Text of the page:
An amateur photographer says a bioluminescent display he captured on Monday night north of Auckland was “the best show” of the spectacular natural light show that he’d ever seen.
Matthew Davison took the photos late on Monday night and early Tuesday morning at Big Manly Beach on the Whangaparaoa Peninsula.
Dr Mary Sewell, a marine biologist at Auckland University, said "bioluminescence like this is pretty common to see around New Zealand during the summer".
"The bioluminescence is produced by an enzyme system (luciferin/luciferase) which emits light and is also used by other organisms like bacteria and fireflies."
Davison is an amateur nature photographer and estimates that he’s seen the phenomenon six or seven times, out on boats or kayaks, in the Bay of Islands and on the east coast north of Auckland.
“Usually you have to splash around a bit, or turn on a boat motor, or go kayaking or something to actually see it, but this you could literally stand on the beach and it was just everywhere,” Davison said.
“The bioluminescent display is, for me, one of the best shows you can get.”
“This was undoubtedly the best naked eye visibility that I have ever seen.”
The 37-year-old said the Whangaparaoa Peninsula seemed to be a hot spot for the phenomenon, with the blue light starting to appear late on Monday night.
“At about 10 o’clock, the waves started omitting an iridescent blue light, which was kind of the precursor and it just got better from there,” he said.
“As the tide came in and waves crashed closer to the shore, it just got better and better.”
Davison said there was a speculation that the heavy rain in Auckland over the preceding days had caused the stunning show.
“What we saw a couple of days ago at the beaches around the Whangaparaoa Peninsula area, basically there were patches of sort of red and pink algae blooms all around the beaches,” he said.
"It was kind of pink or red around the beaches and that was a precursor that potentially we were going to get a show tonight.”
Sewell said "the likely organism causing the bioluminescence (in these photos) is a dinoflagellate algae".
"The enzyme reaction is produced in response to agitation – from wind, waves, movement from swimmers or boats."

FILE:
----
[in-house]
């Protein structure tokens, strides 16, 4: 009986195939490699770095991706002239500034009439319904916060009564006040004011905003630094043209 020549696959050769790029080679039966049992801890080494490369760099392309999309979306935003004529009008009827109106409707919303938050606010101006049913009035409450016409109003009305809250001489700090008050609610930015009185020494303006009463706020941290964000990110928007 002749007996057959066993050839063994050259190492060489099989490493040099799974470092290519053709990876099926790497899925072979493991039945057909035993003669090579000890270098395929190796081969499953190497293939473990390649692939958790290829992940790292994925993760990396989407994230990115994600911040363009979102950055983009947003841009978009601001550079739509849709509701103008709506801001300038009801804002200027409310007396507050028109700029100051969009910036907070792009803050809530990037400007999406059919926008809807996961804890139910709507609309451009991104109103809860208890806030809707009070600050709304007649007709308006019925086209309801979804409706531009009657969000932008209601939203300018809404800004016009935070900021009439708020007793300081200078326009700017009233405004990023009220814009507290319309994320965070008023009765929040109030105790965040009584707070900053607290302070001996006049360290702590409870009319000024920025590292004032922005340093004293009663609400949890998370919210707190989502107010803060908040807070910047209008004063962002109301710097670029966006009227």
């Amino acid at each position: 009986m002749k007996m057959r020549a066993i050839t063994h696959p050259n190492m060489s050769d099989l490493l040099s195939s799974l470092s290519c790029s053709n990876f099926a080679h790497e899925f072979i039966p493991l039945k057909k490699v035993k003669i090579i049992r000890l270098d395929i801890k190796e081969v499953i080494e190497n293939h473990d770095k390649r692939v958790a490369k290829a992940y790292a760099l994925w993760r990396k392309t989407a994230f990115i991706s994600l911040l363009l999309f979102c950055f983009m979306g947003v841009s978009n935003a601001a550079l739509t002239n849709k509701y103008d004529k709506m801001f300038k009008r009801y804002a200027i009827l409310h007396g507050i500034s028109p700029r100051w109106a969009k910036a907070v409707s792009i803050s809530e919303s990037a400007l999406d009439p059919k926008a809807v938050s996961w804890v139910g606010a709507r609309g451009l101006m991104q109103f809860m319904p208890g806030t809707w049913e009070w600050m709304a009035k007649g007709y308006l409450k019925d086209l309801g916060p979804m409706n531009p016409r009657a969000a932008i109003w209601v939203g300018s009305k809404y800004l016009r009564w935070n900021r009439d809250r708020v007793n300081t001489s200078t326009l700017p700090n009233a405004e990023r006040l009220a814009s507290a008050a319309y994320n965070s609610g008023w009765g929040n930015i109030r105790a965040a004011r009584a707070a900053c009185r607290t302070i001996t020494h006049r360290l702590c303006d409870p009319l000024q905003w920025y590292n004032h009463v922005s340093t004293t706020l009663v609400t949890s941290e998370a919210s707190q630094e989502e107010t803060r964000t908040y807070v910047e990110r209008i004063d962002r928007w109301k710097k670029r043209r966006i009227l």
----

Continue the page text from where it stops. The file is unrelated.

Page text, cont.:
Sewell could not be sure what made this display so spectacular, with heavy rain one explanation for a certain type of species.
"The cause depends on the species of dinoflagellate causing the bloom – some will bloom in response to nutrients," Sewell said.
"A common dinoflagellate species that causes bioluminescence is Noctiluca, and this feeds on other cells, so it will bloom when the other algae (on which it feeds) blooms. The only way to be sure (of the cause) is to have collections of the bloom to know which dinoflagellate species is the main species in the bloom."
Davison has been photographing nature for over 15 years and he did have some advice for those interested in photographing the bioluminescent displays.
“I just love capturing nature and interesting things in the shows that nature puts on.
“I usually spend a lot of time travelling around New Zealand and across the globe capturing some pretty extreme things, and things that are a little bit different.”
“A lot of people have been asking about it on social media and you do need to have a proper camera, lens, and tripod, in order to capture it properly.”
“There were a few people with cellphones and they would have been very disappointed.”
"Last night was just an amazing naked eye show. You don’t need to have a high-powered expensive camera to appreciate what I saw last night, but if you do want to get a really good shot, you will need a good camera, a good lowlight lens, and the most important thing is to bring a tripod.”
“Even if you want to try capture it on a cellphone, you need to have a tripod because it just comes out as a blurry mess without one, even if you can get a small tripod, it will make the shot a lot stronger.”